I'm going to start this rather late entry in this "Backlog Diary of the everyday working man" with a very quick sum up of the games I finished, so I can get on with the proper diary in Part 4. My apologies if these comments are brief, but in many cases, it has been months since I finished them: Legend of Zelda: Twilight Princess
was absolutely fantastic. Whilst it holds on to exactly the same formula that drove Ocarina of Time to success nine years prior to its release, the game brought back something I hadn't had in nearly a decade from a game. Midna was as interesting a character as any that you dare name to have come from Nintendo, it featured great sound design and an interesting variety of level design for the Twilight areas... yeah, really liked it. Makes having bought the Wii a good decision in itself. Although I have to ask, what the hell was with the postman? What the hell, Japan?
I just about managed to crawl through Halo: Reach
without getting bored. Halo: Combat Evolved was one of my favourite games of all time, but after playing this, I can't help but think that a change of hands from Bungie to 343 Industries could do for Halo what it has done for Tomb Raider as of late. It was graphically dull, with uninspired and unbelievable level design, and other than that was just more of the same. I think ODST was more fun to me to be honest. Can't even bring myself to try the multiplayer, as I know there are other games with more fun gameplay I could play instead. Assassin's Creed II & Assassin's Creed: Brotherhood
were both stellar entries in a now firmly established series. Whilst little changes between games, particularly between these two, the little additions that are made are just enough to make it not feel like an expansion pack, further boosted by one of the more genuinly interesting story lines of any game series out at the moment. No other mainstream game successfully replicates historic places and events (although notably altered) as well as AC, and I eagerly await the fourth entry in two months.
I'm a little disappointed wih Uncharted: Drake's Fortune
. It mostly felt like I was playing Tomb Raider, but with less back flips, more wang on the main character, and the common sense to duck and cover ala Marcus Fenix. It's damn pretty, the story is okay, and the gameplay is solid, but as one of the flagship titles of the Playstation franchise, I have to admit that I was expecting quite a lot more. I'm soon to start the even more critically acclaimed Uncharted 2: Amongst Thieves soon, so perhaps it's merely a matter of not having played the game when I was supposed to have. Also, didn't really get the underground troll guys. Wasn't feeling it. Sorry N-Dogs. Battlefied: Bad Company 2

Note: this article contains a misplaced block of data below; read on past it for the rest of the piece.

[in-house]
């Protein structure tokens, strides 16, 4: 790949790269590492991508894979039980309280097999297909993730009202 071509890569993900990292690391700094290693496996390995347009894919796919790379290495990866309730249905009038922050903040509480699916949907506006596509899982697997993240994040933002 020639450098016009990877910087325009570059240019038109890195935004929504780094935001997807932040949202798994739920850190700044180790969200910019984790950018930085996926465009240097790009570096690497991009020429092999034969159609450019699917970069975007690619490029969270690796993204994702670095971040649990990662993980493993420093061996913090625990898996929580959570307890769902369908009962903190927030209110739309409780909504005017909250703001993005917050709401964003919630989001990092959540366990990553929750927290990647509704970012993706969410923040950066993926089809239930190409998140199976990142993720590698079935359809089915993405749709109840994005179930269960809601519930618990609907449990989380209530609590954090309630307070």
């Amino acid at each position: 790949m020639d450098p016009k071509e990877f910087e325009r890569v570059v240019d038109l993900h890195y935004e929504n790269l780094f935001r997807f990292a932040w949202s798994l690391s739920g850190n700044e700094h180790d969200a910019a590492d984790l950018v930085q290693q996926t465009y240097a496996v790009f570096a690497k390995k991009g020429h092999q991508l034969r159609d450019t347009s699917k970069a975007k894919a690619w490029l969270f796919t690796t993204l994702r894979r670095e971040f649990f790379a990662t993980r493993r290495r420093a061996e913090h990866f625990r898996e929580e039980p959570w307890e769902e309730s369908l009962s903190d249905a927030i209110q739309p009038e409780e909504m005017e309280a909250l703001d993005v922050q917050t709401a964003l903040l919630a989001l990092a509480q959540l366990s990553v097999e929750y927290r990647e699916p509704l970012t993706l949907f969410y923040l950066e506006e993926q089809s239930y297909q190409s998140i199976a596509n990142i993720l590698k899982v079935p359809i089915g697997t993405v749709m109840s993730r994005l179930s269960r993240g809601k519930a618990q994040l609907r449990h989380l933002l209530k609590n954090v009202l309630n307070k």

is probably second only to Call of Duty 4 in realistic-ish military FPS. The characters were fun and likeable, the set pieces were fun, with enough explosive barrels and explosions to keep a mans eyes open, and it was darn pretty to boot. Multiplayer was skipped, but that was only because none of my Steam friends played it any more by the time I got my hands on it. I preferred it to all previous Call of Duty games aside from Call of Duty 4, because it made you feel like part of a unit, just like Call of Duty 4 did. Where it loses out to Modern Warfare is the drama; whilst the "first person death scene" effect of the COD games has worn somewhat thin of late, that first time the nuke went off is very hard to come close to in terms of player shock value. Crysis 2
was beautiful, well-designed and fun. Not a game of the year contender though (cough- Dead Space 2, or perhaps Skyrim when that happens) but a solid game. The plot was on a par if not slightly elevated above the average FPS, it handled nicely, the nanosuit powers gave it an edge, and, plus of all pluses, Crytek made sure everyone (except Wii owners) could enjoy such a pretty game, which I tip my hat to them for. It's hard to put down much criticism, except maybe some more enemy vairety, and some boss encounters, and an actual end boss would have been nice. My hope is for an expansion pack, as now the ground work has been laid out, Crytek can now get to work on a superior game, much as they did with Crysis: Warhead after Crysis. Splinter Cell: Conviction
was alright. I enjoyed it. Hard to say much more, except I'm really starting to miss old-school Splinter Cell. I kind of liked the alternative hud layout and hit system, and any game with black and white in it usually wins. I have often wished that Left 4 Dead 2 and The Saboteur would always be black and white, instead of being a measure of health, or progress within Paris, but to no avail. I think I'd have preferred this game to be a new IP rather than get Sam involved, so that it didn't feel that the series was truely lost from its golden age of Chaos Theory.
My pleasant surprise of the year, Vanquish